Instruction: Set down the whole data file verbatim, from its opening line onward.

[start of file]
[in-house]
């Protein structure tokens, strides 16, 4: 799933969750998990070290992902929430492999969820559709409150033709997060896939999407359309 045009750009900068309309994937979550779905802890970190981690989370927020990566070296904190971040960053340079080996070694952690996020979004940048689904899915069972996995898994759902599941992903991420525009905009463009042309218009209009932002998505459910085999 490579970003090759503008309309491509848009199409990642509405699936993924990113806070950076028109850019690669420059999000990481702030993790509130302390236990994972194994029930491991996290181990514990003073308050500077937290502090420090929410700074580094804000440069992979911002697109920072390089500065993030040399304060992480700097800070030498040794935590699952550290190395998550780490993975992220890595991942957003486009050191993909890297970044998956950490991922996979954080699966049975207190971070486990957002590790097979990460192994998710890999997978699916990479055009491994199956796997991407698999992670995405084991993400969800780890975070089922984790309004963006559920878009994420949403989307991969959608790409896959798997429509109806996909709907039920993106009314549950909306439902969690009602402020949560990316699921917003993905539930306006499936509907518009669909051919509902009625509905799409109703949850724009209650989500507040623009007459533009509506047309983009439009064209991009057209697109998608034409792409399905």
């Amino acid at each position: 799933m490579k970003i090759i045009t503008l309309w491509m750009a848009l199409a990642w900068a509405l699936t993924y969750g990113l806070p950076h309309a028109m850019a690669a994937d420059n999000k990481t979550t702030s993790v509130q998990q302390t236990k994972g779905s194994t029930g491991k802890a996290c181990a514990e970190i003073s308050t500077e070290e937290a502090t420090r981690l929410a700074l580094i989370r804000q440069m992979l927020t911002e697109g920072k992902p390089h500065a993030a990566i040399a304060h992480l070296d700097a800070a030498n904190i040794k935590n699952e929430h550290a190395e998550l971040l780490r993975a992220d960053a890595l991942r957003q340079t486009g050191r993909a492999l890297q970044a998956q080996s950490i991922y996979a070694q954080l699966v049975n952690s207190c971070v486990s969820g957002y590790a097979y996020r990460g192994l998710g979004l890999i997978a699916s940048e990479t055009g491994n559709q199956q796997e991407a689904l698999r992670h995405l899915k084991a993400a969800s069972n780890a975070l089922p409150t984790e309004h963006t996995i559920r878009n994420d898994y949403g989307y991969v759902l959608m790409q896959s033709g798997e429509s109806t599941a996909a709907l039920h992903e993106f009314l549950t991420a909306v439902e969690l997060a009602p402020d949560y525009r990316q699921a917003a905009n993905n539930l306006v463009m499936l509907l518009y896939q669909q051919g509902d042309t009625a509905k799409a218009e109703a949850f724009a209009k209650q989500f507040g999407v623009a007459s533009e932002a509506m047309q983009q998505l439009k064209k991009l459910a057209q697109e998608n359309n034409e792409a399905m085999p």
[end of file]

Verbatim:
[in-house]
């Protein structure tokens, strides 16, 4: 799933969750998990070290992902929430492999969820559709409150033709997060896939999407359309 045009750009900068309309994937979550779905802890970190981690989370927020990566070296904190971040960053340079080996070694952690996020979004940048689904899915069972996995898994759902599941992903991420525009905009463009042309218009209009932002998505459910085999 490579970003090759503008309309491509848009199409990642509405699936993924990113806070950076028109850019690669420059999000990481702030993790509130302390236990994972194994029930491991996290181990514990003073308050500077937290502090420090929410700074580094804000440069992979911002697109920072390089500065993030040399304060992480700097800070030498040794935590699952550290190395998550780490993975992220890595991942957003486009050191993909890297970044998956950490991922996979954080699966049975207190971070486990957002590790097979990460192994998710890999997978699916990479055009491994199956796997991407698999992670995405084991993400969800780890975070089922984790309004963006559920878009994420949403989307991969959608790409896959798997429509109806996909709907039920993106009314549950909306439902969690009602402020949560990316699921917003993905539930306006499936509907518009669909051919509902009625509905799409109703949850724009209650989500507040623009007459533009509506047309983009439009064209991009057209697109998608034409792409399905």
């Amino acid at each position: 799933m490579k970003i090759i045009t503008l309309w491509m750009a848009l199409a990642w900068a509405l699936t993924y969750g990113l806070p950076h309309a028109m850019a690669a994937d420059n999000k990481t979550t702030s993790v509130q998990q302390t236990k994972g779905s194994t029930g491991k802890a996290c181990a514990e970190i003073s308050t500077e070290e937290a502090t420090r981690l929410a700074l580094i989370r804000q440069m992979l927020t911002e697109g920072k992902p390089h500065a993030a990566i040399a304060h992480l070296d700097a800070a030498n904190i040794k935590n699952e929430h550290a190395e998550l971040l780490r993975a992220d960053a890595l991942r957003q340079t486009g050191r993909a492999l890297q970044a998956q080996s950490i991922y996979a070694q954080l699966v049975n952690s207190c971070v486990s969820g957002y590790a097979y996020r990460g192994l998710g979004l890999i997978a699916s940048e990479t055009g491994n559709q199956q796997e991407a689904l698999r992670h995405l899915k084991a993400a969800s069972n780890a975070l089922p409150t984790e309004h963006t996995i559920r878009n994420d898994y949403g989307y991969v759902l959608m790409q896959s033709g798997e429509s109806t599941a996909a709907l039920h992903e993106f009314l549950t991420a909306v439902e969690l997060a009602p402020d949560y525009r990316q699921a917003a905009n993905n539930l306006v463009m499936l509907l518009y896939q669909q051919g509902d042309t009625a509905k799409a218009e109703a949850f724009a209009k209650q989500f507040g999407v623009a007459s533009e932002a509506m047309q983009q998505l439009k064209k991009l459910a057209q697109e998608n359309n034409e792409a399905m085999p």